Merrick and Woodland Hills team up for food shelf success

Maxine Brooks picks out some salad greens from Merrick Community Service’s food shelf at Woodland Hills Church. Thanks to the food shelf, she’s able to give her grandchildren, whom she’s raising, nutritious meal options. Brooks, an East Sider, relies on Social Security while raising her three young grandchildren. (Patrick Larkin/Review)
Maxine Brooks picks out some salad greens from Merrick Community Service’s food shelf at Woodland Hills Church. Thanks to the food shelf, she’s able to give her grandchildren, whom she’s raising, nutritious meal options. Brooks, an East Sider, relies on Social Security while raising her three young grandchildren. (Patrick Larkin/Review)

A few years ago, Merrick Community Services’ food shelf was dinky.

It was in a commercial building, where the organization paid market-rate rent of $1,400 a month, and where food shelf recipients waited outdoors, rain or shine, to receive groceries.

The food shelf could only help about 30 low-income families a day.

The location, on Hudson Road near the Historic Mounds Theatre, “was really, really subpar,” says food shelf manager Courteney Roessler.

Merrick only had a handful of volunteers at the food pantry, and it was sometimes hard to get them to show up, especially when it was snowing and 10 degrees below zero, and the task at hand was unloading tons of food off of pallets into the building and carrying them up some steps.

On her second day on the job, Roessler recalls telling her boss, “we need to get out of there.”

So, within the year, Merrick moved its food shelf to another nearby building, just south of Interstate 94, near the previous location. It was slightly better.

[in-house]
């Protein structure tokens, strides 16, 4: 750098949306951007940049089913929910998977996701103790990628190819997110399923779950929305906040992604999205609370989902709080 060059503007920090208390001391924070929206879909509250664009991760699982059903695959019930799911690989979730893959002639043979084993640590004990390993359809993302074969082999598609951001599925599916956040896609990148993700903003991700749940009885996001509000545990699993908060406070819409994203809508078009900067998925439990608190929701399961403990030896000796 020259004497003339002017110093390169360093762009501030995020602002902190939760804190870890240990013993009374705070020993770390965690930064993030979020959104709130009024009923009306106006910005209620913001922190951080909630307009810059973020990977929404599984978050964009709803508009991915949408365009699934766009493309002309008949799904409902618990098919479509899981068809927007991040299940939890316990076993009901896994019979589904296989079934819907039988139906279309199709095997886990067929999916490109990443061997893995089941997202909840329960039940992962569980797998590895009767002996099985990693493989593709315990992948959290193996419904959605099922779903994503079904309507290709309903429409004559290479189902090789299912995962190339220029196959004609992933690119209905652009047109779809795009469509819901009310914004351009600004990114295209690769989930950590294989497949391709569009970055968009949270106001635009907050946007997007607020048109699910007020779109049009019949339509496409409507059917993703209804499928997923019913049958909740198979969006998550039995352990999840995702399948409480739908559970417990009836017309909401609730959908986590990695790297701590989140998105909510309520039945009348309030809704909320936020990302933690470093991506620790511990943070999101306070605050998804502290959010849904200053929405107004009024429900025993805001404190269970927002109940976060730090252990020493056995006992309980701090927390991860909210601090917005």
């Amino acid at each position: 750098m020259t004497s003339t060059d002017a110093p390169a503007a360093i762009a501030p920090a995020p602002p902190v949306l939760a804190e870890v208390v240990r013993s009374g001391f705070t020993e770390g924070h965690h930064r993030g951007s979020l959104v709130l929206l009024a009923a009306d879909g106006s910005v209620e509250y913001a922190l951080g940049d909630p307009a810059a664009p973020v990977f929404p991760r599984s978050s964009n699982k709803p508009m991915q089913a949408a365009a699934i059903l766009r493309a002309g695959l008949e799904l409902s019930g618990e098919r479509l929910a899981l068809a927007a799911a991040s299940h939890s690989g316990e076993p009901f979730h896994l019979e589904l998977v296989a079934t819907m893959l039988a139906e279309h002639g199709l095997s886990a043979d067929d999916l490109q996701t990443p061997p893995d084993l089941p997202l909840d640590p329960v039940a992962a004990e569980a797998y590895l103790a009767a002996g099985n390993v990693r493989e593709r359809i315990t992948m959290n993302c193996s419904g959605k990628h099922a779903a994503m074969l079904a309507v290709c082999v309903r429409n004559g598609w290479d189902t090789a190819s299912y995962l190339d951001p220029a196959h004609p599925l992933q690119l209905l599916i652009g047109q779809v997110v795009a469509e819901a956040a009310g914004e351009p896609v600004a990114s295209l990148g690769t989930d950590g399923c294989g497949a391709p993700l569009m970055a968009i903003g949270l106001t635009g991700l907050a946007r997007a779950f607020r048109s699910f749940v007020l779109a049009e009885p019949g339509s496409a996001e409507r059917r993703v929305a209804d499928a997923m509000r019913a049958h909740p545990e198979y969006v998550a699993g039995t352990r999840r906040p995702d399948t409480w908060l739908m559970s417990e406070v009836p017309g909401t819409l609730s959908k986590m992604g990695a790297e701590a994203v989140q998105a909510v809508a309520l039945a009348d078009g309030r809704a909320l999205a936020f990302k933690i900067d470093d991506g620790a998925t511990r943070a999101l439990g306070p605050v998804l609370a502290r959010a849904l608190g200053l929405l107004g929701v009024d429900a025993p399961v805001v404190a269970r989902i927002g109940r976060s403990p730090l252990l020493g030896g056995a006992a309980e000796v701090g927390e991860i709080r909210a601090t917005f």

But the food shelf was still only able to serve about 30 families a day. And space was tight. The agency needed a more permanent fix.

After years of searching, Merrick wound up finding Woodland Hills Church, whose members were interested in partnering with social service organizations. They moved into the building in March 2013.

Now, Merrick’s food shelf recipients wait with dignity in a clean, large reception area at Woodland Hills Church, and each day the food shelf is able to help about 60 needy families.
The move to some space inside the massive Woodland Hills Church building, which was formerly a large department store called Zayre Shopper’s City, has been a boon for the food shelf.

The church is located at 1740 Van Dyke St., just north of Larpenteur Avenue in Maplewood.

“This space is huge,” says Roessler. “It really allows us to accommodate more people.”

Merrick’s food shelf now has a large team of volunteers and free accommodations.

“Woodland Hills takes a really active role in supporting us,” Roessler says.